In the first few minutes of Andrew Dominik’s Blonde, a young Norma Jeane (not yet Marilyn Monroe) sits beside her manic mother as they drive up the Hollywood hills and into a blazing fire. For the rest of the two-hour and 46-minute film, we remain there, emotionally. The NC-17-rated film holds the audience hostage, as we watch the near-constant brutalization of Monroe at the hands of men in power, men in her romantic life, men in her audiences, and one anonymous man claiming to be her father who sends her letters throughout the movie. We never get a glimpse of the charismatic, funny, and seductive star that captivated a nation—except for a few brief clips of audiences watching her movies in theaters.
At times, Dominiks’ bold visual direction was effective, like when flashes of empyrean white light transport a drugged Monroe between semi-consciousness on a plane, into a movie theater, and back to the plane again. His choice to switch between scenes in technicolor, in black and white, and in a shifting aspect ratio plop us into instantly recognizable vignettes of Monroe’s photographed life and are supposed to play up the chasm between who she is and what she represents. The high contrast in a few of the black and white scenes accentuates her eponymous hair, highlighting her solitude amidst throngs of lecherous men. It’s a striking visual that nails her horrible fate. But Jesus—we get it. Her fate. It’s horrible, from start to finish. Dominik set out to highlight the tragedy of Marilyn’s inner life, but I’m not sure we see her inner life, as much as we just see her being raped and brutalized up close.
Actually, I lied; we do see some of her inner life, albeit too literally. At various times throughout the film, Marilyn has full-on conversations with a CGI fetus (the same fetus each time, despite the conversations taking place during different pregnancies). Sure, I get the idea behind Monroe glorifying her pure, protected fetus—it’s a status she yearns for, but, since she was never afforded that protection as a child, is unable to provide. A baby might be the only thing that cures her from calling every other man she meets “Daddy,” and lord knows I was ready for that to stop. But having a sentient fetus ask, “Why did you kill me last time?” (insane) is fully a scene from a VHS that an evangelical Christian middle school would play for its sex-ed classes.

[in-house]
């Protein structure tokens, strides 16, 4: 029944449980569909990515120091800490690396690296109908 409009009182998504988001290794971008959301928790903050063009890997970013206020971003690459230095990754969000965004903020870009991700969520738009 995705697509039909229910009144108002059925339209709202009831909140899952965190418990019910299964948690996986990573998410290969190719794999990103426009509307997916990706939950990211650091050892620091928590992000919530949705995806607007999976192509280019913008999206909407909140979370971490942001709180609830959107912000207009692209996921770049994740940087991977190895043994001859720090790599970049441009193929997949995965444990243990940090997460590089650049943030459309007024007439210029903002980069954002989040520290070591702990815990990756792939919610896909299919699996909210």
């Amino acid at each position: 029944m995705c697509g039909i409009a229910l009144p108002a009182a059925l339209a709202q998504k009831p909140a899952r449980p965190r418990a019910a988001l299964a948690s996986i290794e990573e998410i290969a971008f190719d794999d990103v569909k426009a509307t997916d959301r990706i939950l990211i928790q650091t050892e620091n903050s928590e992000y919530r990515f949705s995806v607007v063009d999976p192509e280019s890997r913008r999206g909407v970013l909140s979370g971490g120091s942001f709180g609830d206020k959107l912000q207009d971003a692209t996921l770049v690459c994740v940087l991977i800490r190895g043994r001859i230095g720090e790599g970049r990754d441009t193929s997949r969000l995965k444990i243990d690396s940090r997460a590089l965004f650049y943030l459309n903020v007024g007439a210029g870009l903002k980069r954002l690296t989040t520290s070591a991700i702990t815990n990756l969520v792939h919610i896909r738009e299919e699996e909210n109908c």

The pro-life timbre that rang through these miracle-of-life-ass scenes completely undercut the film’s attempt to portray how reducing a woman to her sexual and reproductive abilities is bad. Even if we are supposed to understand what Monroe cannot—that the talking fetus won’t save her—the scenes are way too jarringly cheesy to be artistically considered. For every five paragraphs debating de Arma’s Cuban accent, which I found to not be distracting in the least, there should be 18 long-reads about these goofy fetus dialogues that just repeat the sentiment “da fuck?” ad infinitum.
To her credit, Ana de Armas impressively manages to perform a woman on the brink of tears, collapse, and destruction for the entirety of the film without it feeling exhausting. What is exhausting is watching her character, at best, be bounced around like a beach volleyball from scenario to scenario, and at worst, be dragged like her own stuffed toy tiger from abuse to abuse. The NC-17 rating, I imagine, is not from any one scene alone, but the cumulative ceaseless suffering of our main character.
In an interview with Vulture in May, Dominik explained that “everything that’s been written about Marilyn Monroe…is a rescue fantasy,” and that “it’s all from the point of view of: ‘If I’d been there. I understood her. If I’d been there, she would’ve been fine.’” Blonde, he added, would be “no different.” Towards the end of the movie, at a point where she’s barely able to hold herself up, I wondered if—no, I hoped it would be ending soon. How much more can I see of this woman getting raped, getting drugged, drugging herself, and bursting into tears? Is that fetus going to pop back up again like the Babadook? The film ended with Monroe’s death about ten minutes after I had that thought. There were a few brief claps, but nothing remotely near the 14-minute Venice ovation.
As I was walking out the door, a woman beside me said to her friend, “You almost want her to die so it would be over.” A wave of relief washed over me, cleansing away the guilt I had for holding that exact same thought. So, no, I can’t say I left the theater wanting to rescue Marilyn or thinking that, if I’d been there, I could. Ultimately, I’m not sure a movie purported to make you think critically about the life of Marilyn Monroe has done its job, when the audience leaves the theater just wishing her dead.